5 things Asian children do that annoy the crap out of their parents

Hi everyone. So last week I wrote about 5 Annoying Things Every Asian Parent Says. I really appreciate all of the feedback and input I got from that post. It was great to see all of the responses from people who resonated with the post. To balance things out this week, I’m writing about some things that probably annoying Asian parents, which probably says more about me as a son than about Asian culture in general.

“Mom, dad, I want to be a social worker.”

Why it’s annoying to Asian parents: I had a conversation with my mom the other day and she recalled her experiences working in fast food and service to provide for my sister and me. All she wants in return is for us to have a good, well-paying job. On that level, I think children and parents want exactly the same thing.

Many Asian parents — especially those from recent immigrant or refugee families – make a lot of sacrifices to ensure their children have a chance at a healthy, happy and successful future. Basically, they don’t want us to screw it up because, ya know, that’d be a poor return on investment.

However, most parents and children disagree are on the types of careers and job that would lead to success. From the worldview that my parents have as refugees, professions like doctor, lawyer and engineer are seen as successful because they are high-paying, highly respected, and highly educated. Non-traditional jobs like social worker or community organizer don’t necessarily exist in Vietnam where my parents are from—at least not like they do in the United States. So it’s hard for some Asian parents to understand the full range of opportunities these types of jobs can afford.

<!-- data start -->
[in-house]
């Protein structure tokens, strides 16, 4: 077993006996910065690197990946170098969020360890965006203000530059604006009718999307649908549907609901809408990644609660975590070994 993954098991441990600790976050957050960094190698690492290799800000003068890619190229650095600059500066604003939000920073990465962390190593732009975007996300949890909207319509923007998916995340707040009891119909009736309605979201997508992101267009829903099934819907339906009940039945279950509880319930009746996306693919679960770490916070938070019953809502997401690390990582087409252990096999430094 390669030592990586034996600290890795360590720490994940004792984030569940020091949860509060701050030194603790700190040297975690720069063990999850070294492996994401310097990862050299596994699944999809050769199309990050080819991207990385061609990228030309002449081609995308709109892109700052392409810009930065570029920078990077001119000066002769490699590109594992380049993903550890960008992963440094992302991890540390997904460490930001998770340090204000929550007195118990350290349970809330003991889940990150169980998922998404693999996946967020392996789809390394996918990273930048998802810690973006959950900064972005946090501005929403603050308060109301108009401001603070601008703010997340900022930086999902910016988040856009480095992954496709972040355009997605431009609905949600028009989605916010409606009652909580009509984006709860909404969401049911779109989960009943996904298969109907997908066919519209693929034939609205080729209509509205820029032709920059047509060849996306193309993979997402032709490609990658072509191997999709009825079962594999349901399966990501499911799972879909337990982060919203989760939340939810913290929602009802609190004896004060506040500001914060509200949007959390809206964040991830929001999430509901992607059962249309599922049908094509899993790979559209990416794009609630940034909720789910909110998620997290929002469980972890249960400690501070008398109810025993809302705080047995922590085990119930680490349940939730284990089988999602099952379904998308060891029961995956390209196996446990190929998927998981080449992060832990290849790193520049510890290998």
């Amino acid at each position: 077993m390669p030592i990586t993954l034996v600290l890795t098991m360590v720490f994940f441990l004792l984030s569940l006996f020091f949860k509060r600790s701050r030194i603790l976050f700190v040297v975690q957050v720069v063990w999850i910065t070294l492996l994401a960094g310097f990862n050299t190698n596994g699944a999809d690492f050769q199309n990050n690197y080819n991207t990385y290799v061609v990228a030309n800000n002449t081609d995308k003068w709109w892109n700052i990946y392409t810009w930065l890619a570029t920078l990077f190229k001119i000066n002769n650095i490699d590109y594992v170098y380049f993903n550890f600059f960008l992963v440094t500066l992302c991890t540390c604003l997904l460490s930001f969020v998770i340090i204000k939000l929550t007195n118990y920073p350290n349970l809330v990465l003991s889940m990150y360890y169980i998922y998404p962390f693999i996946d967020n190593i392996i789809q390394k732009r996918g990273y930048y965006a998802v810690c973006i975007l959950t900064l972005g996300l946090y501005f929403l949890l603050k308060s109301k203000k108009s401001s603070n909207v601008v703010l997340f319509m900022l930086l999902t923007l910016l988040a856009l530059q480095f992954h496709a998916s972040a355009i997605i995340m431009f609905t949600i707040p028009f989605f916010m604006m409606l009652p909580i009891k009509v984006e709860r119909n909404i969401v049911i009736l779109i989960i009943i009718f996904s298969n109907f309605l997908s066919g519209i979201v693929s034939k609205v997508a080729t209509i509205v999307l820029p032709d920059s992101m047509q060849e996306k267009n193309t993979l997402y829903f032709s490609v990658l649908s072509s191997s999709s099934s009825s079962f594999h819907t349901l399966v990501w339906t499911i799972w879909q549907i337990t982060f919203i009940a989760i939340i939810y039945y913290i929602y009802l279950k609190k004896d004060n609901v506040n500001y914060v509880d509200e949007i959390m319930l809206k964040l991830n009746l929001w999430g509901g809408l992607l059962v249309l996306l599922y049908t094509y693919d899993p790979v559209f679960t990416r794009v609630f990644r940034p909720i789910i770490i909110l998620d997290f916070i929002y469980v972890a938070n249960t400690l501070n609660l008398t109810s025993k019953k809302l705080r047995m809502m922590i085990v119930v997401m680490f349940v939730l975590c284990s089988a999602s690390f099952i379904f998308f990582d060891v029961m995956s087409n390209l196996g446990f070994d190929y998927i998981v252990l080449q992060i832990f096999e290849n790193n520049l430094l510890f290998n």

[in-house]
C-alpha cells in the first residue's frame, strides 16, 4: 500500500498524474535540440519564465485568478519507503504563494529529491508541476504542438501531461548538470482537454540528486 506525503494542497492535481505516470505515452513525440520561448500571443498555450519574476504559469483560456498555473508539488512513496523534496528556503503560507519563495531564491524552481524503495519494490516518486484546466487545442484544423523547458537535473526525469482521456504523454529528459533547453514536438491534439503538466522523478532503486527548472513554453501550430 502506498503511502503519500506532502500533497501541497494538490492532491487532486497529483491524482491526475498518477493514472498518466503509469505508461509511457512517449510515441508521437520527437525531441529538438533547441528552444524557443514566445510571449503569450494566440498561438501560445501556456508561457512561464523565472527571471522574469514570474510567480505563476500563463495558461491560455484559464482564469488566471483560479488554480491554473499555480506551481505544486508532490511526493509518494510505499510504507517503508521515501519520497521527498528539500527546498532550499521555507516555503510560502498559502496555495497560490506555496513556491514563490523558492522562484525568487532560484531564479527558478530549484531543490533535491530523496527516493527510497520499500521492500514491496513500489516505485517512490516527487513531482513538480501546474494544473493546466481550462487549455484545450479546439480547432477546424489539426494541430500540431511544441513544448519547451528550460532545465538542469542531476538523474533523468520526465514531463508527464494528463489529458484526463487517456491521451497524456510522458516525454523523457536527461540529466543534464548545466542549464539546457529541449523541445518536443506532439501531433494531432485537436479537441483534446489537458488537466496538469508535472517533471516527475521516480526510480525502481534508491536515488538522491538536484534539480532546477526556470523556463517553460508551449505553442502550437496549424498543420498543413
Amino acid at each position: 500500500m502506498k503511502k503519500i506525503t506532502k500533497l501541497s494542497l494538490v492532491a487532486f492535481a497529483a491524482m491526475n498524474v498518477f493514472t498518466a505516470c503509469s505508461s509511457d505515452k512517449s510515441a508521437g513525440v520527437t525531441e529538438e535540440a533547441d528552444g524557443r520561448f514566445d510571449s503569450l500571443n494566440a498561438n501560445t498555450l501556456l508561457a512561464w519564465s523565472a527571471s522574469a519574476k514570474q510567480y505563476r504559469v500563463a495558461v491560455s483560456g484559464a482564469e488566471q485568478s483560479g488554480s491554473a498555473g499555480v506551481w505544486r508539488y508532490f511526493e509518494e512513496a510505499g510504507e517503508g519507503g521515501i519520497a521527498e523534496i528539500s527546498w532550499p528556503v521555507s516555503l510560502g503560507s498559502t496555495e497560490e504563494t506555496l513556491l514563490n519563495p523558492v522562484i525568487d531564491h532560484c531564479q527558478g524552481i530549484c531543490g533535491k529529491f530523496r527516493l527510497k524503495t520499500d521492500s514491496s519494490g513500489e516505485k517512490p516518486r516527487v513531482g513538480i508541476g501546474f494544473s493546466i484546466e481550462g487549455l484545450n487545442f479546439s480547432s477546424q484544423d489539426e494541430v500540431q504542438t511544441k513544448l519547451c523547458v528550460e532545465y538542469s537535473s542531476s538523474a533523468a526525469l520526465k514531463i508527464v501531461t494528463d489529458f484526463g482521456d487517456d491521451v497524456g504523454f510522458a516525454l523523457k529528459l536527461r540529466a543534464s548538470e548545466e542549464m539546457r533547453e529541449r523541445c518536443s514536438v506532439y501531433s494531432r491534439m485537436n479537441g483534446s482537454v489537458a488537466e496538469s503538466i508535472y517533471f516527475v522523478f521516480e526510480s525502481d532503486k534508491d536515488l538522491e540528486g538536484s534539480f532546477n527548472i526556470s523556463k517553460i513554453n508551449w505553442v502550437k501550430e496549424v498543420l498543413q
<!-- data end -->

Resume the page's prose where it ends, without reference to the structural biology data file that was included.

What Asian children can do instead: I spent a lot of time trying to help my parents understand my career choice in non-profit work. I invited them out to our community gatherings, brought them to work with me, and had honest conversations about why it’s important to me. You need to show your parents you can be successful with your career choices, even if your definition of success differs. At the very least, you need health benefits. Your parents will be pissed if you don’t have health benefits. They don’t want to coin your back for the rest of their lives.